“There have been great societies that did not use the wheel, but there have been no societies that did not tell stories.” – Ursula K. LeGuin
Eteach were lucky to attend and sponsor the Trevithick Learning Academy’s fantastic event: Southwest Storytelling, with Pie Corbett. The day was a real success, with lots of participation from delegates and a great atmosphere. Storytelling and the talk for writing approach are proven to raise standards in writing. They provide children with the necessary vocabulary, understanding of language patterns and plot structure in order that they become effective writers. Pie Corbett, the creator of this approach, explained the theory behind this method of teaching and discussed effective classroom techniques;
The hosts of the event, Trevithick Learning Academy, provided examples of its effectiveness with live performances from their pupils. Nationally recognized for their storytelling approach, their methods provide the opportunity for children to engage with the story and learn language patterns which in turn further writing skills. Kaye Haywood, Vice Principal of the Academy described to us the importance of Storytelling at the School:
“Story writing is magical and helps us to bring our world and ourselves alive. The majority of children who attend our school do not come from language rich backgrounds. We all know the best writers are always children who read eagerly, consequently our children were not good writers and our results for writing were very poor.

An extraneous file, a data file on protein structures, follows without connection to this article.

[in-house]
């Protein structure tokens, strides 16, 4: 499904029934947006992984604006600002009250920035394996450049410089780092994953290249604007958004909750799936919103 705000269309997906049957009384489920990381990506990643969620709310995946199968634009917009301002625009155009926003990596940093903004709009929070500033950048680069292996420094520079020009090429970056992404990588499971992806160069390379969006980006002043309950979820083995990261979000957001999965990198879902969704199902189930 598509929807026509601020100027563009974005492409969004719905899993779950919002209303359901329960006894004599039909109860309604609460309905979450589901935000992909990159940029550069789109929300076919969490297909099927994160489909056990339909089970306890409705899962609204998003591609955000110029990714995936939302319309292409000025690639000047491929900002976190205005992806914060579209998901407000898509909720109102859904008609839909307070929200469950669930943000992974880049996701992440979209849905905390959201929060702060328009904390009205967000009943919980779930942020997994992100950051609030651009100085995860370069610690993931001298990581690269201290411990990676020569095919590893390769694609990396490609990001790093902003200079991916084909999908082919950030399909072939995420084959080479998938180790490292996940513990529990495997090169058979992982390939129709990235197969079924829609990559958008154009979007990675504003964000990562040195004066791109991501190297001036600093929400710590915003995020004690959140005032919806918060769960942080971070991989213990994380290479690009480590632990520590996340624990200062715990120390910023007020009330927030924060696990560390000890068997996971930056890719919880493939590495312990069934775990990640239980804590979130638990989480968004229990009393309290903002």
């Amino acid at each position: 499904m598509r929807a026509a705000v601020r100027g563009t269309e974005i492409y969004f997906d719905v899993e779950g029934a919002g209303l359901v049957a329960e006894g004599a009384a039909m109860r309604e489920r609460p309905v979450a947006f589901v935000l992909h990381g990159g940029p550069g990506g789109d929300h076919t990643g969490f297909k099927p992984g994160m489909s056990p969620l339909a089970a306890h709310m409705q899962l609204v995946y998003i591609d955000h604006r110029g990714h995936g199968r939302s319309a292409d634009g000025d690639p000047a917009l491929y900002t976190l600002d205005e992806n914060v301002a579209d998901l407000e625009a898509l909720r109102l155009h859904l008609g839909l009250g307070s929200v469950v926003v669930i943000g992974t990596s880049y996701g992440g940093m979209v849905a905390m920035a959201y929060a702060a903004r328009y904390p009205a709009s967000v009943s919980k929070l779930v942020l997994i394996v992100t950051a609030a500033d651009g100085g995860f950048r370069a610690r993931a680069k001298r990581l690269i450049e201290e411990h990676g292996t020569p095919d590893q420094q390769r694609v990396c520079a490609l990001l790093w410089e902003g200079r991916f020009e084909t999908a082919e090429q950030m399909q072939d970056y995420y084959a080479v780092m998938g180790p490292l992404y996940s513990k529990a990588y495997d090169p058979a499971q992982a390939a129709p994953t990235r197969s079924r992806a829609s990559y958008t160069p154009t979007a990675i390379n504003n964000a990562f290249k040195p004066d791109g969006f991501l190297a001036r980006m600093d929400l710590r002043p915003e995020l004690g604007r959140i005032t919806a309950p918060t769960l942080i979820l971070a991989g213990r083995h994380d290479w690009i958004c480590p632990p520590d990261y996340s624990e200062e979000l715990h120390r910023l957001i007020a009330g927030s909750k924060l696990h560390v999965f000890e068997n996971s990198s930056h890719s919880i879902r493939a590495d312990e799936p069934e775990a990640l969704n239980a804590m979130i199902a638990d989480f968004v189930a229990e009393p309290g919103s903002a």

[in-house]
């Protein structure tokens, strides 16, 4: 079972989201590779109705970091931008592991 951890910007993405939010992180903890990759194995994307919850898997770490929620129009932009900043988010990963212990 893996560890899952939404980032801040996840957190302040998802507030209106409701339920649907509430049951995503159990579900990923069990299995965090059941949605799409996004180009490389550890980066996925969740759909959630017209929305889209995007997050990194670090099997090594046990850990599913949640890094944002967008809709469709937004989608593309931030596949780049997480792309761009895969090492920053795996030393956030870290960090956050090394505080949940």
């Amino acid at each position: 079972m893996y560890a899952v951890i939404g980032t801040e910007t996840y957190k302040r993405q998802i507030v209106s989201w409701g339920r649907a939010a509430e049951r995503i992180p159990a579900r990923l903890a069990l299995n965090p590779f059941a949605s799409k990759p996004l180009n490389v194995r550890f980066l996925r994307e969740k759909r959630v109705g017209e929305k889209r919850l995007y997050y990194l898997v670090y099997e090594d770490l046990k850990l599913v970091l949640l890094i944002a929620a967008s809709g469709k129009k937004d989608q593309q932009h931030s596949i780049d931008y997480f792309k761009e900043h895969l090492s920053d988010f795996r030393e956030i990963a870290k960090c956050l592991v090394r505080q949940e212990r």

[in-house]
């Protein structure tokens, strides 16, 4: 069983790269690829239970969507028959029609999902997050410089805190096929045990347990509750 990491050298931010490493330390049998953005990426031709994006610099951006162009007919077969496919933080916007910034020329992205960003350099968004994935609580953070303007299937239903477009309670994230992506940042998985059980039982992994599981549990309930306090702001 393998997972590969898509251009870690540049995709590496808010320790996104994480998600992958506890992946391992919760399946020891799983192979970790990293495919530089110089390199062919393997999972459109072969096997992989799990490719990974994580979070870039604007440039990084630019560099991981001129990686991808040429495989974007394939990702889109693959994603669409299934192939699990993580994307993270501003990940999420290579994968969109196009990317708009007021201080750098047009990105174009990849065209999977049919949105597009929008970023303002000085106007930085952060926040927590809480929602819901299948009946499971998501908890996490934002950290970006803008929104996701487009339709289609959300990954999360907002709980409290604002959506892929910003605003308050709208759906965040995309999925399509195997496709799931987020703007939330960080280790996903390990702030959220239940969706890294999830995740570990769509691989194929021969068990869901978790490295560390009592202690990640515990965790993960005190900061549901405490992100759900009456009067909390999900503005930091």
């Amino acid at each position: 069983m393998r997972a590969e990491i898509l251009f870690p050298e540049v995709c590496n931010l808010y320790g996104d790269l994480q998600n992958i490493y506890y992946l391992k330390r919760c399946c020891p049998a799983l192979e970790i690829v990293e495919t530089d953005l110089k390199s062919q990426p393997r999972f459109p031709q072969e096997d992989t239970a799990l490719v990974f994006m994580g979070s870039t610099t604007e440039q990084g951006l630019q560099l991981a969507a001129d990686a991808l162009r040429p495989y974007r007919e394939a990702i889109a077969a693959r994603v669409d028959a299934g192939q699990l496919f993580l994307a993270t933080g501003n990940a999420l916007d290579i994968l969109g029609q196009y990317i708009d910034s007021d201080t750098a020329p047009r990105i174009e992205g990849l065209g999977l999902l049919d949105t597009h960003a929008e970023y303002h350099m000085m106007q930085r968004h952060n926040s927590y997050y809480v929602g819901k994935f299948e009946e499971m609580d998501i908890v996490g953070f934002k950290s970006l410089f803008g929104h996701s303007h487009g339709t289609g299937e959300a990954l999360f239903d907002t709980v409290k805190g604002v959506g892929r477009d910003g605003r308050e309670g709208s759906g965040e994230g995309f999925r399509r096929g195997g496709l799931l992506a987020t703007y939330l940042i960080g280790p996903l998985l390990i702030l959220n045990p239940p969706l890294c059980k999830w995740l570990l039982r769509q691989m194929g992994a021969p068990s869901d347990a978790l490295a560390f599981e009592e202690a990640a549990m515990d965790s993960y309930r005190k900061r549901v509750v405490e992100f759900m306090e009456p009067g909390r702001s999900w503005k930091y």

Children who are read to and read themselves internalise narrative patterns and story language, then recycle them into their own writing. The idea of building a storehouse of stories inside children’s minds lies at the heart of ‘storytelling’. Using the storytelling approach to teach language means our children now internalise different story types, sentence construction and vocabulary, as well as characters, settings and events. Our approach releases creativity, builds our children’s confidence, has improved our standards dramatically, but most importantly our children now see themselves as writers.”
From Aesop’s Fables to the Canterbury Tales, storytelling is something that everyone can relate to:
Do you remember the first story you were told?
How important is storytelling in your classroom?